Jazz trumpeter Wynton Marsalis caught a lot of flak following his harsh critique of rap music during his interview on a Washington Post podcast. During his interview, Marsalis said that rap is “more damaging than a statue of Robert E. Lee.”

On Wednesday (May 23), the veteran jazzman went on Facebook to clarify his remarks. In his message, he makes it clear that he stands by his comments. However, his critique was aimed at some - not all - of the things in rap music.

Marsalis maintains that people are “entitled to their disagreements” and he will listen to most of them. But he insists that he was not critiquing a specific rapper or rappers, he was making a general observation at some - NOT All - rap music.

In regards to his remarks about his rap being more damaging than a Robert E. Lee statue, he believes that the monument is "not widely or openly celebrated in the country and does not hold a position of prestige or power in the cultural marketplace.” However, he stands by his belief that the pathology in some of the rap lyrics is damaging to black America.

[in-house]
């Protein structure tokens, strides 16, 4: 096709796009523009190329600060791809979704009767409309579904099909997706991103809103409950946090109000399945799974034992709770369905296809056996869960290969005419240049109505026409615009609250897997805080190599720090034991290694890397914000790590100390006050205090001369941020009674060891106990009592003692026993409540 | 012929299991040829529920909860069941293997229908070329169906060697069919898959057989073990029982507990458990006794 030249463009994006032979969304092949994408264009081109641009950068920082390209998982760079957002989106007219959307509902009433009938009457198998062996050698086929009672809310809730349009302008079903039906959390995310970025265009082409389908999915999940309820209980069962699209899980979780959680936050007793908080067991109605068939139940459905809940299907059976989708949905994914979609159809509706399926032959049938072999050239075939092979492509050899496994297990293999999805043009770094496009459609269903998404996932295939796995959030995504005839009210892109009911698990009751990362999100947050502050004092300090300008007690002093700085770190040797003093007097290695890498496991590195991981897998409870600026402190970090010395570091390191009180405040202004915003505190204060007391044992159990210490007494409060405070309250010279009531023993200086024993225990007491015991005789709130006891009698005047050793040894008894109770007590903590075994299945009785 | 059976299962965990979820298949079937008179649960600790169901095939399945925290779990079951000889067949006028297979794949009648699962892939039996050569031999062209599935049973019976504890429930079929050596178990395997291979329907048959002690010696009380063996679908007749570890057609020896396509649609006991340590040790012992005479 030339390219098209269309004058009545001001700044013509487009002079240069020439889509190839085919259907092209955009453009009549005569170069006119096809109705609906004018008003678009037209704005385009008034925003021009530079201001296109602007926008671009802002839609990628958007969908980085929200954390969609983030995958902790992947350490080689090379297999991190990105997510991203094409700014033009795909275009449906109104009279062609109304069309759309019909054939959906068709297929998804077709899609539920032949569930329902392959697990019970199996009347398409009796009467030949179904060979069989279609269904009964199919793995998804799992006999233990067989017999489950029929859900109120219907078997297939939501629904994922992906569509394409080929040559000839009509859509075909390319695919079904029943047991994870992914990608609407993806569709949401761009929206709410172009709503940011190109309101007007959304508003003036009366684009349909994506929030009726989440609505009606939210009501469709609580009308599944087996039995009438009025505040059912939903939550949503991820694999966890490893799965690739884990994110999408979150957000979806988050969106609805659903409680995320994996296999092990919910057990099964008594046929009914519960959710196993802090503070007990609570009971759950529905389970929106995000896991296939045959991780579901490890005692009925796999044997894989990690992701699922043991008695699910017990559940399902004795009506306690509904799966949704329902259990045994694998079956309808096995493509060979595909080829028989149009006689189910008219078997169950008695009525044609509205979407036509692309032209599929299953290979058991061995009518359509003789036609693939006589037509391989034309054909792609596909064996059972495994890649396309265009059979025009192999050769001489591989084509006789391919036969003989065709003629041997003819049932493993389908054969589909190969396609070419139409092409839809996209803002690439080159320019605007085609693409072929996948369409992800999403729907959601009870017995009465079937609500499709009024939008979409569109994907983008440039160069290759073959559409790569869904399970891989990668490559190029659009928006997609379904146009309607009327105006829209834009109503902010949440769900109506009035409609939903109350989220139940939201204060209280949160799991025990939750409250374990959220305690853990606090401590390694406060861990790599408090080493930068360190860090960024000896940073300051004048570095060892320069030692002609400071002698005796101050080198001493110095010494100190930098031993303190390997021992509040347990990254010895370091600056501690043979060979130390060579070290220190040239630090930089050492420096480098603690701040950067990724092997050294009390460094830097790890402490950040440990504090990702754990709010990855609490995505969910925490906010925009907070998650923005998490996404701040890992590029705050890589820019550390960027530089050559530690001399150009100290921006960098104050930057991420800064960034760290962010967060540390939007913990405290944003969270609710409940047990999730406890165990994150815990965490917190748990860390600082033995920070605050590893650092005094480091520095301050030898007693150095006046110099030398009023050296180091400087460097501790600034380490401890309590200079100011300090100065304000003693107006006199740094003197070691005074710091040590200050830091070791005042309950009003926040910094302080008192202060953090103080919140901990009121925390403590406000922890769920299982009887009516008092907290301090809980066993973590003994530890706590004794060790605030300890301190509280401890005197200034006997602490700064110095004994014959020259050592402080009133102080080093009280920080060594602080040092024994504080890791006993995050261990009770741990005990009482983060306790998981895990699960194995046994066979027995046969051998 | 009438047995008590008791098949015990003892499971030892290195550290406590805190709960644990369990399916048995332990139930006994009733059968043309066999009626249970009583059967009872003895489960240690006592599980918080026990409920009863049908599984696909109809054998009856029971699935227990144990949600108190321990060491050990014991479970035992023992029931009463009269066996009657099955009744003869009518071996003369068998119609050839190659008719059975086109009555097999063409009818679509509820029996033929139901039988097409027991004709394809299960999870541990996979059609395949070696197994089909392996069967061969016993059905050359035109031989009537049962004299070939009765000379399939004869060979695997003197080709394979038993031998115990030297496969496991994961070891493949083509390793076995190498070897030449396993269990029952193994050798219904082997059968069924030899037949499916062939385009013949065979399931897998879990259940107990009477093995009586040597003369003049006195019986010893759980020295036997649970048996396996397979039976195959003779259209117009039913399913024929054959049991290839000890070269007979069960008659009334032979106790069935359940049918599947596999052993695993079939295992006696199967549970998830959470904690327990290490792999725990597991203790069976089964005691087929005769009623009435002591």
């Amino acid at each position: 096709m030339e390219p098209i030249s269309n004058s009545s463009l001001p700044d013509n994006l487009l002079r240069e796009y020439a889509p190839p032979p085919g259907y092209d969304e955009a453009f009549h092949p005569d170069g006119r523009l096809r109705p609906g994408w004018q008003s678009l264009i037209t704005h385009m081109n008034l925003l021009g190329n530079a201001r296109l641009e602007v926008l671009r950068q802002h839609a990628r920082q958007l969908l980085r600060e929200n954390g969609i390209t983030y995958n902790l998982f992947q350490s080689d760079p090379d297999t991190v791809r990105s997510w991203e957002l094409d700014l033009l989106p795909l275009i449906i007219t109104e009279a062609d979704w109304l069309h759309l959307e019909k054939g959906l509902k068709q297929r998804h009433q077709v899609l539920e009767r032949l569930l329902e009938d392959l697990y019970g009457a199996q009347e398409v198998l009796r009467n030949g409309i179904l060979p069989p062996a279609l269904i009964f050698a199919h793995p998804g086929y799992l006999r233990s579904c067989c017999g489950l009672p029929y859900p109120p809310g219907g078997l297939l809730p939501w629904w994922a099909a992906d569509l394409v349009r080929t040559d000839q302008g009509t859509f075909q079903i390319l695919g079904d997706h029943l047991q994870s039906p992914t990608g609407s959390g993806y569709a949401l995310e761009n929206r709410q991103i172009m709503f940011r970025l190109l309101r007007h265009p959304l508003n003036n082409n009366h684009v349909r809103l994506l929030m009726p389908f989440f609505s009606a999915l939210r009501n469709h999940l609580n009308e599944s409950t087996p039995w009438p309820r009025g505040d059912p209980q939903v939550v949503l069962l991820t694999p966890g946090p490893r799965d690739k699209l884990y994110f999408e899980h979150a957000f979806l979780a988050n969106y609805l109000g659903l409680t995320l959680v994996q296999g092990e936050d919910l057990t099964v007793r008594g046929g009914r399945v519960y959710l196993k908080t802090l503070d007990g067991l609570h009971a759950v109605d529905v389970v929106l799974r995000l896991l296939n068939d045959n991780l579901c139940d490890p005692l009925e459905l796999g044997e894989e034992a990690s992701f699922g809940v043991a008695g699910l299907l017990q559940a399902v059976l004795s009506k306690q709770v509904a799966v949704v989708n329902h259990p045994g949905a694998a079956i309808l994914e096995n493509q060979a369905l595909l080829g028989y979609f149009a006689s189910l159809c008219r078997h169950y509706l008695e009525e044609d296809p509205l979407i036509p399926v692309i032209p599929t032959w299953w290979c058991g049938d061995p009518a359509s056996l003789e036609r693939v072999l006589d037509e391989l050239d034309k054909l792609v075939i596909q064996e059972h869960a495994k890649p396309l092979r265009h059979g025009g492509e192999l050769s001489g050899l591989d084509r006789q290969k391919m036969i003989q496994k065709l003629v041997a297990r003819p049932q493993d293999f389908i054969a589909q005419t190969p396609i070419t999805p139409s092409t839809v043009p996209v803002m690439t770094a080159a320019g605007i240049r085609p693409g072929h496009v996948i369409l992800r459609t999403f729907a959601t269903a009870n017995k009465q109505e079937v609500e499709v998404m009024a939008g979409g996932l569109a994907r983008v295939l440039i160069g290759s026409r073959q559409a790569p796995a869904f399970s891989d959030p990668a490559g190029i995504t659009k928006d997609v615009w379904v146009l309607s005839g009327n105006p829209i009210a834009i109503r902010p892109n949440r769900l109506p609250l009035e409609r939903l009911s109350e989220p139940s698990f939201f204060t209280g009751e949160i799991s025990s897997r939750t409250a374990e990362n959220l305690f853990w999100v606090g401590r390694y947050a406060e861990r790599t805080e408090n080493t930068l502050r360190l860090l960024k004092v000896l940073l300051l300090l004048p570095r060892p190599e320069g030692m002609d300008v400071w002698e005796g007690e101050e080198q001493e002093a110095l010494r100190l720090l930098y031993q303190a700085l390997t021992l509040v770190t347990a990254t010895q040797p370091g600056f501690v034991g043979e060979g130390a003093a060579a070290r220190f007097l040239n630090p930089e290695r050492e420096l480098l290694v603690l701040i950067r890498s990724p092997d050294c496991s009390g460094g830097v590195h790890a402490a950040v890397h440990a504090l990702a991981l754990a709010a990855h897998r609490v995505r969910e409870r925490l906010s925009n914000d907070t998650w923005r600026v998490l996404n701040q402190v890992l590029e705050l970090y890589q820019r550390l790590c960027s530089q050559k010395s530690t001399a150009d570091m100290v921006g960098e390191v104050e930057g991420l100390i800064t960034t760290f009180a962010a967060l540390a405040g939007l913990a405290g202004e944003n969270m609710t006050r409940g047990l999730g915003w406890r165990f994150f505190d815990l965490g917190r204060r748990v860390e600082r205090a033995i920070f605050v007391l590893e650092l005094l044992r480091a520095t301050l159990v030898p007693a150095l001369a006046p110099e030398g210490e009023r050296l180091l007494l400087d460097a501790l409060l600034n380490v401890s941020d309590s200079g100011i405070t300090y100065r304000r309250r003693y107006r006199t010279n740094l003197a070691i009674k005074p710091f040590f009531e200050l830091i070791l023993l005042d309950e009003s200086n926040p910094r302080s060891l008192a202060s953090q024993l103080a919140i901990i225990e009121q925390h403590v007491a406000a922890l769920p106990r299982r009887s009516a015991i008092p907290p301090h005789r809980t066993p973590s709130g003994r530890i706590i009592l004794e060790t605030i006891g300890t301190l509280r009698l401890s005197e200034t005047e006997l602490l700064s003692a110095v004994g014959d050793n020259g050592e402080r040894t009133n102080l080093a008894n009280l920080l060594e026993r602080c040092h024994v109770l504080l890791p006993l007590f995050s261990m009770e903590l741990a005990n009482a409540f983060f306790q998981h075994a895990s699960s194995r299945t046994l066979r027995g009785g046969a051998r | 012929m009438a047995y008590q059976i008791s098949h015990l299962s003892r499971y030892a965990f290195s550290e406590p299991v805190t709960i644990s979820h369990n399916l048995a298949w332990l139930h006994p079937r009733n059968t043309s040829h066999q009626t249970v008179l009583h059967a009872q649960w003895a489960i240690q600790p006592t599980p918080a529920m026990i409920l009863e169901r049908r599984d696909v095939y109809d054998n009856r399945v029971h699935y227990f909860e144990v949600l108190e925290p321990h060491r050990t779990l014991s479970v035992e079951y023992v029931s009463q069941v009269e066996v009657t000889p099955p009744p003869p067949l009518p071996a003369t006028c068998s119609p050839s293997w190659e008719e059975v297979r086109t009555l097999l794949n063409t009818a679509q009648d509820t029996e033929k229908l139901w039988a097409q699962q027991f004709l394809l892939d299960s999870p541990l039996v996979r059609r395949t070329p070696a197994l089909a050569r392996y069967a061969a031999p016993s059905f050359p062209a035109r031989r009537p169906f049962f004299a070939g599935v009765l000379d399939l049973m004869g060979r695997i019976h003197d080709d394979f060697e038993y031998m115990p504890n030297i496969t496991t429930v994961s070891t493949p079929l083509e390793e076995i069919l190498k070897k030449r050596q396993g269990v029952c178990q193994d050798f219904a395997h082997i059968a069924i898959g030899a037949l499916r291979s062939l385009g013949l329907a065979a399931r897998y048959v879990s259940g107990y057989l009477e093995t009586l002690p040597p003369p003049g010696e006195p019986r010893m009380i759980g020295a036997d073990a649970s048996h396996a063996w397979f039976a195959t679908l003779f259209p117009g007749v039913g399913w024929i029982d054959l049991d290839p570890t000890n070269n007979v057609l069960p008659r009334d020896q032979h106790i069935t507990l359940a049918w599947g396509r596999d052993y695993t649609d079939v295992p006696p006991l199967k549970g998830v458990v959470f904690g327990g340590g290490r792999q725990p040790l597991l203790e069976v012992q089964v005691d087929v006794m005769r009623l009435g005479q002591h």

He concluded his letter with this:

At 56, I’m pretty sure I will not be alive when our country and the world (of all races and persuasions) no longer accepts being entertained by the pathology of Black Americans and others who choose to publicly humiliate themselves for the appetites of those who don’t share the same ongoing history and challenges. Over the years, I have come to accept this, but that doesn’t mean I have to like and endorse it. So I don’t.

You can read Wynton Marsalis' facebook post below.

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